By Mickey Skidmore, AMHSW, ACSW, MACSW

For the past several months I have shared a series of editorial essays highlighting a range of concerns, dysfunction, and disorganisation that is the “train wreck” (Skidmore, 2020) of the inpatient mental health service at Liverpool Hospital. I have recently become aware that I am begin to exhibit indications of repetition in these essays. Thus, it is my intention that this will be my final contribution on these themes brining a closure to my efforts to shine a light on the Liverpool Mental Health Services.

Over the past several months, I received correspondence in reaction to these essays. As I have consistently done throughout this series, I will not reveal any identifying details (to protect them), but will share a few responses as I bring closure to this effort:

I too was the victim of a severe and persistent bully in my previous role in SWSLHD in 2019.  I was not the first victim, nor was I the last.  Management and the Executive are aware of the issues with this staff member, however have consistently turned a blind eye to it and not addressed the problem, causing a multitude of highly skilled clinicians to leave the service in droves.  Quite a few of the issues you talk about at Liverpool Hospital are systemic ingrained practices across the district.  The victims have been the ones frozen out for speaking up and it seems far easier for the powers that be to let hard working, talented staff leave on masse than to do what needs to be done to address the problems.

The impact this has had on our mental health as well as others who have left as a result is significant.  We both feel we need to do something more to speak up/speak out, but we are both at a loss as to where to start.  Is it even worth it?

I hear your frustration. I am a whistleblower from child protection. I wrote a 10,000 page report outlining the issues, I organised a television part to raise awareness, joined Whistleblowers Aust, the IAWB but still no change- The Heads of the union are powerful political creatures & were part of the systemic problem, management don’t manage & the legal system want tangible physical injuries to make a case (hanging yourself at home doesn’t count as a consequence of workplace trauma). I resigned with a diagnosis of PTSD.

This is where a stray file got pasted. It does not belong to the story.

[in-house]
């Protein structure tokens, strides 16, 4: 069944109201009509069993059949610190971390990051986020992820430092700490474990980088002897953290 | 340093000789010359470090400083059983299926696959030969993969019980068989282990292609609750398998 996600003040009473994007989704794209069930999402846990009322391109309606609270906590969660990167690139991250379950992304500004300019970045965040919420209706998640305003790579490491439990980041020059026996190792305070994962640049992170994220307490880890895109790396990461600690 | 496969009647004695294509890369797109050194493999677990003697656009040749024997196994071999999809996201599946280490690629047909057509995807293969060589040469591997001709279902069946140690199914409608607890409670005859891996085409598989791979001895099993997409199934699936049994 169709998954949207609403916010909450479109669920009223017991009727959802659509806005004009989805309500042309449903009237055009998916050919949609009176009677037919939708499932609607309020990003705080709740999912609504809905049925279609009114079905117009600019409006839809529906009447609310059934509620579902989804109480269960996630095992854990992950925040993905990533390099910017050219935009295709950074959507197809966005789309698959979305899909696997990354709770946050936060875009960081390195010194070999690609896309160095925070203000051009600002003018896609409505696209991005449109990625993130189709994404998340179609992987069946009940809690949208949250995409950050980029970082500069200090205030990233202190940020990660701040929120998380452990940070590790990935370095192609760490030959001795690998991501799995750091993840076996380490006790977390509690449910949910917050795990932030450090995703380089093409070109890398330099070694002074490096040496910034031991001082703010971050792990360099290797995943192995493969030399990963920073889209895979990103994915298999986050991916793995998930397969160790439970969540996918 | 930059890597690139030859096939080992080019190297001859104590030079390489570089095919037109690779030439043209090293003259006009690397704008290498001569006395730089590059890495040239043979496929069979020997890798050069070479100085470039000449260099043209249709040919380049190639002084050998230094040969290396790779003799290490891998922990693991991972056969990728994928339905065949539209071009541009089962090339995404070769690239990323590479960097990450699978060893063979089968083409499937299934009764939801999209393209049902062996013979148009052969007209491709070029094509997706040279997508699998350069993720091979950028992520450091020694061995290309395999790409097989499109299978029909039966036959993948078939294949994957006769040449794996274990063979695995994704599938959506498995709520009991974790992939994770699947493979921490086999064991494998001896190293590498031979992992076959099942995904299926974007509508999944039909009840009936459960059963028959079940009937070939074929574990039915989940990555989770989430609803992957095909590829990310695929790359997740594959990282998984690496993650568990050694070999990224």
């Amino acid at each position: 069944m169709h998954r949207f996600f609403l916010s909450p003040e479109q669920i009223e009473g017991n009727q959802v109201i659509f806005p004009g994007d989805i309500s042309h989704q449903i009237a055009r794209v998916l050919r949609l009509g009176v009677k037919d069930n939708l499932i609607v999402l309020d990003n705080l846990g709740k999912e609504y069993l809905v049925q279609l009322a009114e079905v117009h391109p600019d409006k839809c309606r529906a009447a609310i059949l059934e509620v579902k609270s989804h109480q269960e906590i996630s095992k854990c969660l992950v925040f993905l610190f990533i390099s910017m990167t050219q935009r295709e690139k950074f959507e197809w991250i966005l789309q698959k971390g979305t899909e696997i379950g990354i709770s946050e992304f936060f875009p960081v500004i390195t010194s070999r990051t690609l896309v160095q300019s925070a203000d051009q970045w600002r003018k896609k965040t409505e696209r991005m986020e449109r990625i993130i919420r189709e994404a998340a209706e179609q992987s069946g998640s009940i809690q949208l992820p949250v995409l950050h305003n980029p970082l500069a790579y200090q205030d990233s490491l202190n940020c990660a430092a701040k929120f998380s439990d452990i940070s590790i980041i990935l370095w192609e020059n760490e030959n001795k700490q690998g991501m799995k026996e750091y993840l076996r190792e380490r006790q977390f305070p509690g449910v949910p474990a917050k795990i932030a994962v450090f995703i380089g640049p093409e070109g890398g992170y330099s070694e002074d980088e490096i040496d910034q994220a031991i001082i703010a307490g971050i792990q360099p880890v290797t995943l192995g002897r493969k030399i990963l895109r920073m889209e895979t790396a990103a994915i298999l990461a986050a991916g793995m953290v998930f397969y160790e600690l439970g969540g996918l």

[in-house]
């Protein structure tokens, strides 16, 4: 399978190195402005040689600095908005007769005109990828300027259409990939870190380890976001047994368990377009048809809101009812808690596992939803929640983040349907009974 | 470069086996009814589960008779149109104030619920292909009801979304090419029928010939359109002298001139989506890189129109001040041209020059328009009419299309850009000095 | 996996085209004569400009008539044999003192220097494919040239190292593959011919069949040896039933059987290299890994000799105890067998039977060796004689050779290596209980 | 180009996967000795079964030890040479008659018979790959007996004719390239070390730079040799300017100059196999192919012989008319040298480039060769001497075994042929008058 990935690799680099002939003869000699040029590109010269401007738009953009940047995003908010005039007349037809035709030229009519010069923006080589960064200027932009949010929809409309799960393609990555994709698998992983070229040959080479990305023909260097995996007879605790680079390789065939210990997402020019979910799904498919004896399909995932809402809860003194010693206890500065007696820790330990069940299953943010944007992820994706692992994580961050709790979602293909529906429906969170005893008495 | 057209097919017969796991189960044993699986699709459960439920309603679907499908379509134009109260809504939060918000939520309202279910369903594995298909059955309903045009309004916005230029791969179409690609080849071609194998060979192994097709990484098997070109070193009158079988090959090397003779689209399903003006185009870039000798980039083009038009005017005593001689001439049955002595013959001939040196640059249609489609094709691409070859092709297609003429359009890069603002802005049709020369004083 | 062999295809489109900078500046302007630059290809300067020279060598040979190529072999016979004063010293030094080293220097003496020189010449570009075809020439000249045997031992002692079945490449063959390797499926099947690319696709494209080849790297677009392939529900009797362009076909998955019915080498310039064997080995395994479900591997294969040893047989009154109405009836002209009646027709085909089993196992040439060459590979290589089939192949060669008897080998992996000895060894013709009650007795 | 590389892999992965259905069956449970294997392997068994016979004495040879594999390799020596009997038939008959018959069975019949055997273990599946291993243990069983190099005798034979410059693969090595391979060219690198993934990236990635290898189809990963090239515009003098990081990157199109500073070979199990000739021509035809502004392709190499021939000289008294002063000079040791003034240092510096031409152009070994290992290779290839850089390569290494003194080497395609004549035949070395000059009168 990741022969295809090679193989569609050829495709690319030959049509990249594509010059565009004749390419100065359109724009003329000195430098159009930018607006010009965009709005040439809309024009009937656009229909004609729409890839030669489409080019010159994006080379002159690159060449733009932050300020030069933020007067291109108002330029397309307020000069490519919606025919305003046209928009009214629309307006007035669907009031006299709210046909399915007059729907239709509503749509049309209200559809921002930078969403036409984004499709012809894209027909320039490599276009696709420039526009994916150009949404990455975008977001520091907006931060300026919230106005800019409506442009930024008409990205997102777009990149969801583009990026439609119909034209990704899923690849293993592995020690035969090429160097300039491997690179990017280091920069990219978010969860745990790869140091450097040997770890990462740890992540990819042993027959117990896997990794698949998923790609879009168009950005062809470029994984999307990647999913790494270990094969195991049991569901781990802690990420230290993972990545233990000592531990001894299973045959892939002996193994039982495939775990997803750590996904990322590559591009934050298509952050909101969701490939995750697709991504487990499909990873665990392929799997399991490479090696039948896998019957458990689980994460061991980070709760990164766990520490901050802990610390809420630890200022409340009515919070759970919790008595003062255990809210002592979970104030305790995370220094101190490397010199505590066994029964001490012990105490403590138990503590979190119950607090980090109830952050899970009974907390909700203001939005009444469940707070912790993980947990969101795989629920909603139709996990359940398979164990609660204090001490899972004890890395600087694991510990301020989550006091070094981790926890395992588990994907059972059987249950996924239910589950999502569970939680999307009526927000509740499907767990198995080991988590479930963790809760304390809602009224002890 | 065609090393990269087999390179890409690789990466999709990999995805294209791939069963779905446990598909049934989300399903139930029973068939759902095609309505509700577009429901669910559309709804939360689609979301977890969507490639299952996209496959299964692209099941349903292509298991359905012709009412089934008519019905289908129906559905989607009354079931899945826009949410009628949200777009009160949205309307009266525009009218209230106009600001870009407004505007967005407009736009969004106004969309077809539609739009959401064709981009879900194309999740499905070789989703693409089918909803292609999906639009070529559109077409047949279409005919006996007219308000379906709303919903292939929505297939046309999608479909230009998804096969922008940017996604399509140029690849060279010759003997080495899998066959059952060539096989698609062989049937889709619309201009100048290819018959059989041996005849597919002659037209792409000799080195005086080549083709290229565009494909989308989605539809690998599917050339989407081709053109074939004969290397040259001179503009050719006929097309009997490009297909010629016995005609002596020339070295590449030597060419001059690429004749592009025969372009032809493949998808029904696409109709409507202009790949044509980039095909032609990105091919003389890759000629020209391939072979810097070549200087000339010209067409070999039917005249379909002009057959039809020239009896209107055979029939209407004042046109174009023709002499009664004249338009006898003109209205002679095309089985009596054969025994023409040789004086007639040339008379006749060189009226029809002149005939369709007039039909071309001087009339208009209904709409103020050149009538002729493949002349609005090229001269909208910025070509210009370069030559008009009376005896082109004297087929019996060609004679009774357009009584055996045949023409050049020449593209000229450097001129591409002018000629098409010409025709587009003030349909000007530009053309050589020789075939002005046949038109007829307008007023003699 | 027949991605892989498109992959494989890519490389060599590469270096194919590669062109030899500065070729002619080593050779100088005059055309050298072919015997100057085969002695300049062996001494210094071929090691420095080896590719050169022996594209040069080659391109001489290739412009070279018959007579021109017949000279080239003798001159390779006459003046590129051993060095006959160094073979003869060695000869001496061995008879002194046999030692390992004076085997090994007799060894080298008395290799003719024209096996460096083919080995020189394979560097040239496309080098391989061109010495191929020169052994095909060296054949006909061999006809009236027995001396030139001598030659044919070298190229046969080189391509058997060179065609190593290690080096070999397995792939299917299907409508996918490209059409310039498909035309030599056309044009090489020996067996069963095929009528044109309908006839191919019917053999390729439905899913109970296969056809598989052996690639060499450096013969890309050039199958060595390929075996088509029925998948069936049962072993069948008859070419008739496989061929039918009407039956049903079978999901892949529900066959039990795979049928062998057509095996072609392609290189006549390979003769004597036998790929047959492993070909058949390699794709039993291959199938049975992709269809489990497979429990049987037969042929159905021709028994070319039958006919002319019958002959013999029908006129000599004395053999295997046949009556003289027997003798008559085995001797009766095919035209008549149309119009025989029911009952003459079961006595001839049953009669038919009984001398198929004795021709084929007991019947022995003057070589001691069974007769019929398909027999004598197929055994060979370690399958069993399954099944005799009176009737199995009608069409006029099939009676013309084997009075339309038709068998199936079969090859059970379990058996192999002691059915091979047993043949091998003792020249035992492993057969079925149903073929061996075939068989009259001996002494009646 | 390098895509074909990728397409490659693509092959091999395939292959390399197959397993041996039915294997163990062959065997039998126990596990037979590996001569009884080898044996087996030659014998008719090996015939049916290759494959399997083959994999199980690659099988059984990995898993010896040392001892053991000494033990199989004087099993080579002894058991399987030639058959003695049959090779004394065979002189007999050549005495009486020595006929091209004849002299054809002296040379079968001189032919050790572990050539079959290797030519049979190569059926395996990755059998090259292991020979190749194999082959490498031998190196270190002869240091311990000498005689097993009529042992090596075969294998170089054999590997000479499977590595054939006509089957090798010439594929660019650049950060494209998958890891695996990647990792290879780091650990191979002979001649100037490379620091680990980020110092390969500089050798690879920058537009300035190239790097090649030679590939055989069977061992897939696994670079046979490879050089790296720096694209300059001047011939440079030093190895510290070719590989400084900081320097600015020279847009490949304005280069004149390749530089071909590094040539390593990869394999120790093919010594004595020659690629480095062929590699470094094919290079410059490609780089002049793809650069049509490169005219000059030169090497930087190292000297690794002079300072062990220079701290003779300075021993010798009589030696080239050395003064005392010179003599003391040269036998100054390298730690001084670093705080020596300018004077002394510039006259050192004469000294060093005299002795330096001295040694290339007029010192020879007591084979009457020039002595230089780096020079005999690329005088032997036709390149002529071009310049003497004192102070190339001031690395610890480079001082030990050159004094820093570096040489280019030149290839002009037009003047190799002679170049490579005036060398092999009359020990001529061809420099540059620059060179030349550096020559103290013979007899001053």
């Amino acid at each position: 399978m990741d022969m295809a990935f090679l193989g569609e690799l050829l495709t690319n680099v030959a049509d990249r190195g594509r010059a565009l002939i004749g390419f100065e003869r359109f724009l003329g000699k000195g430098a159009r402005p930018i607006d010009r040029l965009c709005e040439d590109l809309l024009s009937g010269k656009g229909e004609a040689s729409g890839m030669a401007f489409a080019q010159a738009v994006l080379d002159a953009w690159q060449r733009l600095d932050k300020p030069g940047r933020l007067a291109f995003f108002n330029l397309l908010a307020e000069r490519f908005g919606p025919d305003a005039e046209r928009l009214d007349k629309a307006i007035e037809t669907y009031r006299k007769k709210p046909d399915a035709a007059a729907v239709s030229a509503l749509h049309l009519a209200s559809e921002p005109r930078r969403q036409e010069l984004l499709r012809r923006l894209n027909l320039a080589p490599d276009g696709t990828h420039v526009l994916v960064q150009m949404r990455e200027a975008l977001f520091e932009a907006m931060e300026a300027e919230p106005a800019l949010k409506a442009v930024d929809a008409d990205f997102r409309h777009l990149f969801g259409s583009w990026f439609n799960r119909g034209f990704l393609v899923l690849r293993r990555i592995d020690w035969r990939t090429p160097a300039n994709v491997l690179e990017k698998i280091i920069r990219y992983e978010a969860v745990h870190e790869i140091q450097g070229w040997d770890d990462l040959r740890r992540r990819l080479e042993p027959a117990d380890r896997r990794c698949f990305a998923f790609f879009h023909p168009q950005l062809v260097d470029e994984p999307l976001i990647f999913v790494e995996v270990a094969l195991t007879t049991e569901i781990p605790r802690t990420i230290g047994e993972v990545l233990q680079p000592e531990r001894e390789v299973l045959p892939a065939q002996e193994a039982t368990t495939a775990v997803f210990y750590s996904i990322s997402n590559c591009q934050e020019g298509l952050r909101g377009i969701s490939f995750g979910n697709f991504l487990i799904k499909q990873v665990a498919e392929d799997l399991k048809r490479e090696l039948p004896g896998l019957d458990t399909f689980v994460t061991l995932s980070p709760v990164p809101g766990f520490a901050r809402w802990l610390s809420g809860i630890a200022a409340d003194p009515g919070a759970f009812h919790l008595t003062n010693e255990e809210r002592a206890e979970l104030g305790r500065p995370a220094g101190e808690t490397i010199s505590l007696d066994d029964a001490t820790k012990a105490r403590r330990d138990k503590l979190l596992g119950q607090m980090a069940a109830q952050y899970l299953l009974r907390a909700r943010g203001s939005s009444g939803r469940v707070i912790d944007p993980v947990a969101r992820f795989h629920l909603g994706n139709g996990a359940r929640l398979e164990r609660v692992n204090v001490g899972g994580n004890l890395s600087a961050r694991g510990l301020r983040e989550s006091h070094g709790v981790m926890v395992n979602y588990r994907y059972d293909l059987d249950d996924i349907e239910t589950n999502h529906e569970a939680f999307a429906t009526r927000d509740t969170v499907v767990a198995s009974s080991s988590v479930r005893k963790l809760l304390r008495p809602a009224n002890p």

It is ironic that the service placed such an emphasis on the gimmicky marketing message to “transform your experience”. After just short of a decade, I can say that during my tenure with the Liverpool mental health services that the leadership has absolutely and definitely transformed my experience by essentially contributing to a form of a professional moral injury (Litz, Lebowitz, Leslie, Gray, & Nash, 2016). 

In my experience in the inpatient MHU service of Liverpool hospital (8 years), I have experience the opposite of collaboration. There was a pervasive culture and deep-rooted organisational structures that disrespected, devalued, degraded, and demoralised the role and profession of Social Work at nearly every turn. So much so, that it became an ethical dilemma for me to consider taking on Social Work field placement students (in an established teaching hospital). Perhaps even worse than the glaring ignorance of what the Social Work profession entails is the complete disinterest in learning or wanting to better understand the contributions these professionals could offer to address many of these issues. (Skidmore, 2020).

There remains significant systemic and organisational gaps (which I believe may be intentional) so as to avoid addressing a range of dysfunction. In my view, there is pervasive and systematic fraud (Skidmore, 2020); massive pretending (Skidmore, 2020) and looking the other way (including a complicit Mental Health Tribunal that routinely allows for the detaining of substance abuse patients under the Mental Health Act); and an HR department designed to ensure the status quo and give cover for poor executive management and leadership.

The patient population is so heterogeneous that it is nearly impossible to develop consistently appropriate or adequate clinical programming beyond psychiatric medication. The refusal to establish and abide by clear admission, discharge and exclusion criteria further contribute to this dynamic, and results in the wards of the psychiatric service being the doormats of the hospital — and even other hospitals who refuse repatriation of their own patients.